Should you choose to take the risk to ship product to Europe which has not followed the required path to compliance as detailed above, you should also be prepared for the consequences.
The main consequences include, but are not limited to:
- Being publicly reported to the RAPEX
- Warehousing Fees
- Requested Withdrawal
- Mandated Withdrawal
- Product Recall (from end-users and/or the market)
- Complete ban on marketing of the product
- Destruction of the product
- Revocation of the CE Marking
Ultimately, the prescribed actions that are to be taken in the case that a product is found to be non-compliant will vary depending on the EU Competent Authority which identified the breach, the EU Member State, cooperation from the brand owner and the actions taken by the appointed Authorized Representative. Above all else, the professionalism and expertise of the appointed Authorized Representative in dealing with various Competent Authorities and handling such situations play a vital role in the successful recovery of your brand in the EU Market.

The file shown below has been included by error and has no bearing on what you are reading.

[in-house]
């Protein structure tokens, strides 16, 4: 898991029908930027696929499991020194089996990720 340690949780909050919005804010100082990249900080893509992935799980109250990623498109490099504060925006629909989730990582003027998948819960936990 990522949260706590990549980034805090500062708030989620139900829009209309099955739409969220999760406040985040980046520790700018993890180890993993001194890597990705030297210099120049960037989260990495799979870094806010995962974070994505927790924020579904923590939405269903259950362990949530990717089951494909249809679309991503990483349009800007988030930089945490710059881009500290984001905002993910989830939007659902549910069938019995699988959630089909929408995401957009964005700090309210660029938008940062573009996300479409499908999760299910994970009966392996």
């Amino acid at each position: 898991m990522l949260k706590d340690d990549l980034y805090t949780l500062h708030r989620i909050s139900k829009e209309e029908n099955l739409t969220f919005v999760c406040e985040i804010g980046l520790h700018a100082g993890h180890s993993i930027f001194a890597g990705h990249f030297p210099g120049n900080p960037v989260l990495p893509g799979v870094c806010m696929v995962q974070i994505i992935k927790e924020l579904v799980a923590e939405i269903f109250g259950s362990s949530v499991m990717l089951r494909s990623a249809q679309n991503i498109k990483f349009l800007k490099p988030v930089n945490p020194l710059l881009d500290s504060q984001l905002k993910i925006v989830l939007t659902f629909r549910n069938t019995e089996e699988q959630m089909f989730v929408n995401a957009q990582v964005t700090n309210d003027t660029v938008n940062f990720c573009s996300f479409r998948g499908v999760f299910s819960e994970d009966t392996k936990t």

It is the responsibility of each brand owner to continue to collect information related to use of their products after they have been made available to consumers as well as to ensure that they continue to comply as the legislation applicable to their products evolves. Post-marketing surveillance activities include, but are not limited to:
- Staying up-to-date on new requirements or legislative changes,
- Continual updating of the technical file as modifications are made to the product,
- Reporting of any incidents related to the product use,
- Removal of non-compliant batches from EU economics operators and end-user,
- Keeping technical file available for 10 years after the last batch entered the EU market.
Working with a professional Authorized Representative will help to ensure that the necessary actions are taken to ensure continued compliance and proper post-market surveillance.